Professional snowboarder Danny Davis was sick of the standard slopestyle and halfpipe scenes in snowboarding—he craved something more. Two years ago Davis decided to satisfy that craving, creating an invite-only session on one of the most progressive features built on snow: The Peace Pipe. The Peace Pipe was essentially a halfpipe on steroids, chock full of rails, added jump features, bonks, and even a massive bonfire.
The event went huge, and was so revered by riders that Davis knew he had to bring it back. With the Peace Pipe under his belt, Davis wanted to go bigger this past season, giving birth to the Peace Park—an innovative terrain park with unlimited potential. Davis again called on his creative fellow riders to attack the setup, and a handful of riders converged on Squaw Valley Resort in Lake Tahoe, California, to do just that.
Though a full 22-minute video won't be released until this Sunday on NBC, the crew recently released five minutes of footage from the epic session for our shredding pleasure. We connected with Davis to hear more about what went into the legendary Peace Park, and here's what he had to say.
You did the Peace Pipe two years ago—why did the idea have to come back, and why did it come back as the Peace Park last year?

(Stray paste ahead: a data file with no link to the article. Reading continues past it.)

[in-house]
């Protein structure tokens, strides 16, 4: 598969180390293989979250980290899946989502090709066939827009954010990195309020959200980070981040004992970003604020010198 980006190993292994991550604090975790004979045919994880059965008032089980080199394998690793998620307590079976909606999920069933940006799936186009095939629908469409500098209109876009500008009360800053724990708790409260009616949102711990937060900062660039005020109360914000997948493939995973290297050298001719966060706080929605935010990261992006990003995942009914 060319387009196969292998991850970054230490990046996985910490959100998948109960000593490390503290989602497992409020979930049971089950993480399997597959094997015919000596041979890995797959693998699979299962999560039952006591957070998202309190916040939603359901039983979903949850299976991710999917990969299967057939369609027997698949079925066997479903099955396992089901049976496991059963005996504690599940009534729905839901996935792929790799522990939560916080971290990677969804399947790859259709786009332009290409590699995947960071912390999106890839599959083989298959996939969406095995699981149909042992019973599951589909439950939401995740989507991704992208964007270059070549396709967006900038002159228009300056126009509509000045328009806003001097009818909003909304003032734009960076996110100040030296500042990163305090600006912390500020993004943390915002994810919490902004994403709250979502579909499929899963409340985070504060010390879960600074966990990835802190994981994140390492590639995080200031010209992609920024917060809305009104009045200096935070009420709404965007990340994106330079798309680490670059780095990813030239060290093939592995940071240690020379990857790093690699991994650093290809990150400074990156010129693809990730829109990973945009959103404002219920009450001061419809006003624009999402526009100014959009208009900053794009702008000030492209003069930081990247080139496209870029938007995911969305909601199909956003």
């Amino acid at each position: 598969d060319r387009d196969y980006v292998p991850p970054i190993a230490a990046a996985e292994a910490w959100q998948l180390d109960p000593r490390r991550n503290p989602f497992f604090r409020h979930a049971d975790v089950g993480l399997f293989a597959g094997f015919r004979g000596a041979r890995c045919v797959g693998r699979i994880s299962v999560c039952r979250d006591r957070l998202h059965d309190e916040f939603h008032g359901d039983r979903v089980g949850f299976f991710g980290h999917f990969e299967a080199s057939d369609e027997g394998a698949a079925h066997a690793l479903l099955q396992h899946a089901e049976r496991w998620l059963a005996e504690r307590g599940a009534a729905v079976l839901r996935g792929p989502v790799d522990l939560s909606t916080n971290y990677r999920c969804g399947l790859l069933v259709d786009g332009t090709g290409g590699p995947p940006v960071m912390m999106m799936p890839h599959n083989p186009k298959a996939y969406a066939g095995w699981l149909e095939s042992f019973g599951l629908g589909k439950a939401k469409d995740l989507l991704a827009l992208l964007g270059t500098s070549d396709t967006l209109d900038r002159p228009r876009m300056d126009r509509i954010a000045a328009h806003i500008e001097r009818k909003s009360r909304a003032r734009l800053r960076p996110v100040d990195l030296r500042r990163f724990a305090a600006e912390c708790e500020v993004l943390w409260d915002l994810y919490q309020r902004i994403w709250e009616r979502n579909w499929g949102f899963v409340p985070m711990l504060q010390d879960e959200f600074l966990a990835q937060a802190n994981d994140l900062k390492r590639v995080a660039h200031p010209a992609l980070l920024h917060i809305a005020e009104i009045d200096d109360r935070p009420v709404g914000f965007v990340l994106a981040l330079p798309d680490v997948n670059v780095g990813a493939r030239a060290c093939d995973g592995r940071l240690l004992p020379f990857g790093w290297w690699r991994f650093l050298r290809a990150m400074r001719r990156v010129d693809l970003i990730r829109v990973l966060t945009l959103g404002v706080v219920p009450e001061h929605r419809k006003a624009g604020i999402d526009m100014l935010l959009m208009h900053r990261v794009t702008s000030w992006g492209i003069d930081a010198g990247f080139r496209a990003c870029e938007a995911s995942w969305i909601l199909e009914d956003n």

Well, we learned a lot at Peace Pipe. What worked, what didn’t, and what could be done a little better. It came back as Peace Park, because we wanted to change from the standard halfpipe shape and make it more of a skatepark—more lines, more combinations of different features, less of the standard back and fourth of a halfpipe.
What was your favorite feature in the new Peace Park?
Just how many hips there were. Such a forgotten feature in slopestyle and halfpipe these days. They are so fun to go big on and gain some speed for the next feature. The hips were all-time, and everyone killed it on them.
Honestly the park seems like a really complicated puzzle. How the heck did you guys pull this off?
Well, that is all thanks to Snow Park Technologies. We (me, Burton, Mountain Dew, and the rest of the riders) just come up with ideas, SPT makes it happen.
Did you run into any unexpected difficulties while constructing the Peace Park? If, so, can you explain?
I think that SPT does [runs into difficulties] always. Weather, cats breaking, no sleep, and snow melting at incredible rates are always constant battles.
Is this gathering going to continue? What can we expect this year?
Absolutely—just expect it to be bigger and better than ever.
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